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Religious Schools Must Follow the Law

Parents have the legal right to send their children to religious schools.  But at the same time religious schools have the legal responsibility to provide an education "at least substantially equivalent" to that offered by public schools.  That's why what is happening in New York City warrants a closer look ("The ugly attack on N.Y. yeshivas," New York Daily News, Nov. 15).

There are more than 110,000 students enrolled in 275 Jewish schools there. Allegations have arisen that they fail to teach enough secular subjects. As a result, Young Advocates for Fair Education charge that "the average young Hasidic man leaves the yeshiva system completely unprepared for life outside."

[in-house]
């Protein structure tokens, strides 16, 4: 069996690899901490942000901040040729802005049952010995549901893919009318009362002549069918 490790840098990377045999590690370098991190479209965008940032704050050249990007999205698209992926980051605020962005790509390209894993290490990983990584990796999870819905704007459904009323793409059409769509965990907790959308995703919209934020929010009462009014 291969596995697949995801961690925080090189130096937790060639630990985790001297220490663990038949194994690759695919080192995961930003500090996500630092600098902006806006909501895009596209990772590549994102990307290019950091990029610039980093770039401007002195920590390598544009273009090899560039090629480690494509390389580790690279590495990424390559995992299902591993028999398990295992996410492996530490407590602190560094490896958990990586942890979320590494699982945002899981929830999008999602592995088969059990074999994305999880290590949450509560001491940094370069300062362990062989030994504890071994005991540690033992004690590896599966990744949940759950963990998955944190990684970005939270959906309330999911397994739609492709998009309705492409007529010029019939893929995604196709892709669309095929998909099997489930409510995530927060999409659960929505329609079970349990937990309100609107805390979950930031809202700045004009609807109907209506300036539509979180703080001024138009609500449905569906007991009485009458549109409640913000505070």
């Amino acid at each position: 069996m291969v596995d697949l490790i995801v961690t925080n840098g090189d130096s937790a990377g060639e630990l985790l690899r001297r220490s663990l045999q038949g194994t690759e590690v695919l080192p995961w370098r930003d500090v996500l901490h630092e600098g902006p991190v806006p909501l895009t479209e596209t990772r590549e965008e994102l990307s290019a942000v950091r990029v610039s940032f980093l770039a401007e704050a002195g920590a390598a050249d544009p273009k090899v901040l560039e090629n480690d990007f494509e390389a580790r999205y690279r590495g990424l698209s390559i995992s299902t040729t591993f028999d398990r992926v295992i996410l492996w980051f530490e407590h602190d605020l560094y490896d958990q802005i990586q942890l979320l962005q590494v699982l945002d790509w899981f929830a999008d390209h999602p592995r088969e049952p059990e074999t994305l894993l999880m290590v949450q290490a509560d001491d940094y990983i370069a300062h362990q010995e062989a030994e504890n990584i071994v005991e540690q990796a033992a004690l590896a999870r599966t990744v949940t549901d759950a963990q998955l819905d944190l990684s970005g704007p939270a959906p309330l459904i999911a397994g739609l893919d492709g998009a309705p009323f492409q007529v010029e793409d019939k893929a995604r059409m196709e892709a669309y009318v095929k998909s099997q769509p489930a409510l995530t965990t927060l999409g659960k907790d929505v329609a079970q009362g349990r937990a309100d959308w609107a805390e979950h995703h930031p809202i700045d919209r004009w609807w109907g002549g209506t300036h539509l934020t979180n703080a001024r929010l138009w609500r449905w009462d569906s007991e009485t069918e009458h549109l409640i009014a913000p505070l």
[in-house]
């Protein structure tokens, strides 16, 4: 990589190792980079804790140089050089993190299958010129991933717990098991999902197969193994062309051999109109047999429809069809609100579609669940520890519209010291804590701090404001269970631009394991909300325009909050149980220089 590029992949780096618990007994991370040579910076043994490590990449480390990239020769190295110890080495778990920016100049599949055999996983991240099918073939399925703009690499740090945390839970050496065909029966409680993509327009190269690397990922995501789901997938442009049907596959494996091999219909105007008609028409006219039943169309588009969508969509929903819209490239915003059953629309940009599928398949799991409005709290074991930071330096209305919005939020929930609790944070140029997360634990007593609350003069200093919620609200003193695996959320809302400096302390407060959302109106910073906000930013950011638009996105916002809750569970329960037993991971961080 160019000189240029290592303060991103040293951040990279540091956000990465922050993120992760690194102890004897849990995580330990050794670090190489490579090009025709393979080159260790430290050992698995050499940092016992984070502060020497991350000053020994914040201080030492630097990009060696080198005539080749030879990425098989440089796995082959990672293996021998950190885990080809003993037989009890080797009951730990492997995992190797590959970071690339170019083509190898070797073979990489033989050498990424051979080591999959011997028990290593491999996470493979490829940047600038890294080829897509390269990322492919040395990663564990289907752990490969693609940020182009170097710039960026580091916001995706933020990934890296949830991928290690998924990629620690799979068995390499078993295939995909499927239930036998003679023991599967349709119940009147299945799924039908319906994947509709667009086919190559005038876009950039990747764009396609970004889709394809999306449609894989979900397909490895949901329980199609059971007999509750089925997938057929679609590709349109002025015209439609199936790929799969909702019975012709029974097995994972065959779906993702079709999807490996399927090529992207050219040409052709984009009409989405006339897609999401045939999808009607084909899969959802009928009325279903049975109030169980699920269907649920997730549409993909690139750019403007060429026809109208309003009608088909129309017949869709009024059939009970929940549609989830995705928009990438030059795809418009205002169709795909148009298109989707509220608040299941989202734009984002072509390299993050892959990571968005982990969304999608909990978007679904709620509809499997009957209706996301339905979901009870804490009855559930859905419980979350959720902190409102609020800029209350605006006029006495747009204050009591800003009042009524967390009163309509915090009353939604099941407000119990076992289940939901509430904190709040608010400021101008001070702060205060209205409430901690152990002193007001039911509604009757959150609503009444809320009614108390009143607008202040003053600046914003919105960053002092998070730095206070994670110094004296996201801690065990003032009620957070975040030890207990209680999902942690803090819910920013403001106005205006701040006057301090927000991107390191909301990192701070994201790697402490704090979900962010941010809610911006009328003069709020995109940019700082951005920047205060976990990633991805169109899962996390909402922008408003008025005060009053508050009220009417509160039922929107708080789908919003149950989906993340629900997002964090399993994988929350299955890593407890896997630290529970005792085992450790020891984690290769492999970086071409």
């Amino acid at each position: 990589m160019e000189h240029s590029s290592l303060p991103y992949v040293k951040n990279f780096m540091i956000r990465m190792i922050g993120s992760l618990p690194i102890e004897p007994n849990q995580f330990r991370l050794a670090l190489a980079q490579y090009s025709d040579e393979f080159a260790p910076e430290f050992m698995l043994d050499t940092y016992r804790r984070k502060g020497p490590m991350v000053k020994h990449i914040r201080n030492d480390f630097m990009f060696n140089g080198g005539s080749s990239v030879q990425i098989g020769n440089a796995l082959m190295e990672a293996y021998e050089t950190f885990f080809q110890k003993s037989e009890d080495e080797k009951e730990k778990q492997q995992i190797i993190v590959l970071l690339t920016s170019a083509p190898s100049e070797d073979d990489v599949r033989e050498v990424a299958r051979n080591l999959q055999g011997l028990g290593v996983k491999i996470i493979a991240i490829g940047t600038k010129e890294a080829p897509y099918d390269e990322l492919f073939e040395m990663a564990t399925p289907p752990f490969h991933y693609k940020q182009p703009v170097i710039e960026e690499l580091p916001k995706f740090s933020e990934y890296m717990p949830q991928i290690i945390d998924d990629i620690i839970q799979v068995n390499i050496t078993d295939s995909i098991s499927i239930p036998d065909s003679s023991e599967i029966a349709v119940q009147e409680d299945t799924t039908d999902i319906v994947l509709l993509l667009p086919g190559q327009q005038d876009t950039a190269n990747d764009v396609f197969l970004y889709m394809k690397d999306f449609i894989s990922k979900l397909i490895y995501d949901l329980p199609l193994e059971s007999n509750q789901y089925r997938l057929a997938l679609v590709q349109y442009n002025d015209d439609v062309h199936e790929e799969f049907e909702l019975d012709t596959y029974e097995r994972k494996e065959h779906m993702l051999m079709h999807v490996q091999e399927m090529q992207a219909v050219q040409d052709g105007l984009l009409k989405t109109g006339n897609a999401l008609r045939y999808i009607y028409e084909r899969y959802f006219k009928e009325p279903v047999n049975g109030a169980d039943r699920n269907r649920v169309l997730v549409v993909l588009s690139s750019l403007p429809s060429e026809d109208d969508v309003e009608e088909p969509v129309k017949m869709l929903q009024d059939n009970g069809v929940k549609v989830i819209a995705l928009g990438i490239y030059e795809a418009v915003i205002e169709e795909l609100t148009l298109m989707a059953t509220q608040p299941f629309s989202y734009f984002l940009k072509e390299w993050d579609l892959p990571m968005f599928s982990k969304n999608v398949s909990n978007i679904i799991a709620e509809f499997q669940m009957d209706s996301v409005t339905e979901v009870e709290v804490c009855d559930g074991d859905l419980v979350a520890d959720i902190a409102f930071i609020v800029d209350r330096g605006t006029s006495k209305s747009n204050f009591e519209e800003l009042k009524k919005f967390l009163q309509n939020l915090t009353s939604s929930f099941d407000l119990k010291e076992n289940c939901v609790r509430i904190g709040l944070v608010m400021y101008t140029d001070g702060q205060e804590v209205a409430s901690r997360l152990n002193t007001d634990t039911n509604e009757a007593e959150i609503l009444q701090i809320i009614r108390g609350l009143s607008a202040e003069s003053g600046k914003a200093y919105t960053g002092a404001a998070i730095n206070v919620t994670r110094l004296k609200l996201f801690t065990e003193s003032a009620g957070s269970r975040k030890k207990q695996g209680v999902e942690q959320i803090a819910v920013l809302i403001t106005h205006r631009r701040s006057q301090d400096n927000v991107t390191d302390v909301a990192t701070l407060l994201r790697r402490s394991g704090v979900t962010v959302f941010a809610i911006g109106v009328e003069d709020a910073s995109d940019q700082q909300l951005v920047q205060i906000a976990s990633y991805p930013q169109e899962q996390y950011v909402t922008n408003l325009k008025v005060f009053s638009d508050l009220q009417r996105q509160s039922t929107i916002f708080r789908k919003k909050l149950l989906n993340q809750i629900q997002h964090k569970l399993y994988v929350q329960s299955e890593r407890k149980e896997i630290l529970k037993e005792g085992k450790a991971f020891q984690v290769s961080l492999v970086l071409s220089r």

Whether that is true is the subject of debate. But if it is true, yeshivas are in clear violation of N.Y. State law.  So are states that allow the use of public funds for Catholic schools when their constitutions contain the Blaine Amendment.  In the final analysis, I think parents are shortchanging their own children.  But once again, that is a decision they alone need to make.

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The opinions expressed in Walt Gardner's Reality Check are strictly those of the author(s) and do not reflect the opinions or endorsement of Editorial Projects in Education, or any of its publications.

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